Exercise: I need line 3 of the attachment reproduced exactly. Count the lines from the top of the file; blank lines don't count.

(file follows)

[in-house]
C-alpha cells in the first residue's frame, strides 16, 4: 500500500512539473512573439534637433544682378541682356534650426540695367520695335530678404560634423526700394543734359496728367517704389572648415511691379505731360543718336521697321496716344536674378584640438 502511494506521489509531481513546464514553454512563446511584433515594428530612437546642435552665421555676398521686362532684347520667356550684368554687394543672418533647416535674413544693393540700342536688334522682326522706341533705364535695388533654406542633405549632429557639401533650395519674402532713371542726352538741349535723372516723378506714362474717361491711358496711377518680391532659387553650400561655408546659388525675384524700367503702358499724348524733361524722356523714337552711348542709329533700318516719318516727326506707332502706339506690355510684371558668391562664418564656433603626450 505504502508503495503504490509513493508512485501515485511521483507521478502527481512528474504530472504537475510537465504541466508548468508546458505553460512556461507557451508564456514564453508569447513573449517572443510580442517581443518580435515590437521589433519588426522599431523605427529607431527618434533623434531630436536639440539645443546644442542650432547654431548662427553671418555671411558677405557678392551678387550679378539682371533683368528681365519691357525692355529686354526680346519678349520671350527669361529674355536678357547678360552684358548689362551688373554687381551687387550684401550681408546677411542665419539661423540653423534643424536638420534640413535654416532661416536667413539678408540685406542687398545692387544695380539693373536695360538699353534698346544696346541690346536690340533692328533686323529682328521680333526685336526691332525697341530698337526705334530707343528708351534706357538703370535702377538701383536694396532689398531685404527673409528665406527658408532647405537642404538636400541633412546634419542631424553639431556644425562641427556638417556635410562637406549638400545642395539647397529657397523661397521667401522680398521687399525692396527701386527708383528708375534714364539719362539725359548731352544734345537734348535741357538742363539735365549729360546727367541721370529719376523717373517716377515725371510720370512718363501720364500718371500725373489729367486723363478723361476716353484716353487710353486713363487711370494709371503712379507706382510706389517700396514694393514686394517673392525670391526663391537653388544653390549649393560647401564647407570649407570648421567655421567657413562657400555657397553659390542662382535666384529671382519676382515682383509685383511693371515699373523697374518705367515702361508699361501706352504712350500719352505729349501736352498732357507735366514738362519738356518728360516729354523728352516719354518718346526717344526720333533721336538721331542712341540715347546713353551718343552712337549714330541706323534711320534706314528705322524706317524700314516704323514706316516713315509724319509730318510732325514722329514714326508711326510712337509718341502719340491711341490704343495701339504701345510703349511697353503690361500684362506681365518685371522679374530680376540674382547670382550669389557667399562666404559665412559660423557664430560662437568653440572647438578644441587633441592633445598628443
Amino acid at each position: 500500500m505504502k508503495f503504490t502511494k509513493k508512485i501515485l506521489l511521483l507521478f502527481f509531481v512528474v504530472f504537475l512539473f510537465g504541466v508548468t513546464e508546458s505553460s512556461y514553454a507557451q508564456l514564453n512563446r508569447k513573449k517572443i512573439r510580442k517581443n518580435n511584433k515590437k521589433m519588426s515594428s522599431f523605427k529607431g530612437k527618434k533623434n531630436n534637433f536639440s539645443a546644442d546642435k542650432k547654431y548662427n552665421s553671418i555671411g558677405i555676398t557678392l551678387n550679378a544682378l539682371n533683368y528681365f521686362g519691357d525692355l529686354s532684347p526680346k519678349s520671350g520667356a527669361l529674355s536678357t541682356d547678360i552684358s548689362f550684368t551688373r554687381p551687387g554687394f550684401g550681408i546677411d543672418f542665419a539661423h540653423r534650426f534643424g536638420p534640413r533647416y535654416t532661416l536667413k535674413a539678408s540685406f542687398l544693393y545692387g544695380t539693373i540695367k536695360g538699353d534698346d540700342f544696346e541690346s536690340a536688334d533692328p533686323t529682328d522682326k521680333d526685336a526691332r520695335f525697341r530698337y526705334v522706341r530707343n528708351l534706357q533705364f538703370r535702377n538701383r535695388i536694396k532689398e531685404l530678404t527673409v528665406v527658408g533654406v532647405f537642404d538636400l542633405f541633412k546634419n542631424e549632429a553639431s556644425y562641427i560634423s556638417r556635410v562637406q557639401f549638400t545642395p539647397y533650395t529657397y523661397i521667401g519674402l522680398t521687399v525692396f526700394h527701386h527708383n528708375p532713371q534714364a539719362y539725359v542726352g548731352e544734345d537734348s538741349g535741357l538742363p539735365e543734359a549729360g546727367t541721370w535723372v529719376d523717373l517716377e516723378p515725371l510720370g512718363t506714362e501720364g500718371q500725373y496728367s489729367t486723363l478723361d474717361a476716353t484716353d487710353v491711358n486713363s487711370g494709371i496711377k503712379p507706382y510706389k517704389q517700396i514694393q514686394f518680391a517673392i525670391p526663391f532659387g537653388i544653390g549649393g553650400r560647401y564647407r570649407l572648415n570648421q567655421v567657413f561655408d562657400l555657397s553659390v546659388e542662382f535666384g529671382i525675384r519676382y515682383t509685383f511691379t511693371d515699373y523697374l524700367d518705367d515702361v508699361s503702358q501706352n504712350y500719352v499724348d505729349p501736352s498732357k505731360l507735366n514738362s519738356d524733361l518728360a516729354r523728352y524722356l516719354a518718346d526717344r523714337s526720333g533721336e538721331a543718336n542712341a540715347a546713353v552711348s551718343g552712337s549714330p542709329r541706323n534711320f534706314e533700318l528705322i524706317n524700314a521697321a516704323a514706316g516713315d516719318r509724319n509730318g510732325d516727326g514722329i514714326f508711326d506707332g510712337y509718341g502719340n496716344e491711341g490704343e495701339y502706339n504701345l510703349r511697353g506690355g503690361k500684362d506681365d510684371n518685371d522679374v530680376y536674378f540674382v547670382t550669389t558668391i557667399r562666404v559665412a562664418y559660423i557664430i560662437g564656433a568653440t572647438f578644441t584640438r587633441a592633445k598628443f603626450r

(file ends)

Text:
Amino acid at each position: 500500500m505504502k508503495f503504490t502511494k509513493k508512485i501515485l506521489l511521483l507521478f502527481f509531481v512528474v504530472f504537475l512539473f510537465g504541466v508548468t513546464e508546458s505553460s512556461y514553454a507557451q508564456l514564453n512563446r508569447k513573449k517572443i512573439r510580442k517581443n518580435n511584433k515590437k521589433m519588426s515594428s522599431f523605427k529607431g530612437k527618434k533623434n531630436n534637433f536639440s539645443a546644442d546642435k542650432k547654431y548662427n552665421s553671418i555671411g558677405i555676398t557678392l551678387n550679378a544682378l539682371n533683368y528681365f521686362g519691357d525692355l529686354s532684347p526680346k519678349s520671350g520667356a527669361l529674355s536678357t541682356d547678360i552684358s548689362f550684368t551688373r554687381p551687387g554687394f550684401g550681408i546677411d543672418f542665419a539661423h540653423r534650426f534643424g536638420p534640413r533647416y535654416t532661416l536667413k535674413a539678408s540685406f542687398l544693393y545692387g544695380t539693373i540695367k536695360g538699353d534698346d540700342f544696346e541690346s536690340a536688334d533692328p533686323t529682328d522682326k521680333d526685336a526691332r520695335f525697341r530698337y526705334v522706341r530707343n528708351l534706357q533705364f538703370r535702377n538701383r535695388i536694396k532689398e531685404l530678404t527673409v528665406v527658408g533654406v532647405f537642404d538636400l542633405f541633412k546634419n542631424e549632429a553639431s556644425y562641427i560634423s556638417r556635410v562637406q557639401f549638400t545642395p539647397y533650395t529657397y523661397i521667401g519674402l522680398t521687399v525692396f526700394h527701386h527708383n528708375p532713371q534714364a539719362y539725359v542726352g548731352e544734345d537734348s538741349g535741357l538742363p539735365e543734359a549729360g546727367t541721370w535723372v529719376d523717373l517716377e516723378p515725371l510720370g512718363t506714362e501720364g500718371q500725373y496728367s489729367t486723363l478723361d474717361a476716353t484716353d487710353v491711358n486713363s487711370g494709371i496711377k503712379p507706382y510706389k517704389q517700396i514694393q514686394f518680391a517673392i525670391p526663391f532659387g537653388i544653390g549649393g553650400r560647401y564647407r570649407l572648415n570648421q567655421v567657413f561655408d562657400l555657397s553659390v546659388e542662382f535666384g529671382i525675384r519676382y515682383t509685383f511691379t511693371d515699373y523697374l524700367d518705367d515702361v508699361s503702358q501706352n504712350y500719352v499724348d505729349p501736352s498732357k505731360l507735366n514738362s519738356d524733361l518728360a516729354r523728352y524722356l516719354a518718346d526717344r523714337s526720333g533721336e538721331a543718336n542712341a540715347a546713353v552711348s551718343g552712337s549714330p542709329r541706323n534711320f534706314e533700318l528705322i524706317n524700314a521697321a516704323a514706316g516713315d516719318r509724319n509730318g510732325d516727326g514722329i514714326f508711326d506707332g510712337y509718341g502719340n496716344e491711341g490704343e495701339y502706339n504701345l510703349r511697353g506690355g503690361k500684362d506681365d510684371n518685371d522679374v530680376y536674378f540674382v547670382t550669389t558668391i557667399r562666404v559665412a562664418y559660423i557664430i560662437g564656433a568653440t572647438f578644441t584640438r587633441a592633445k598628443f603626450r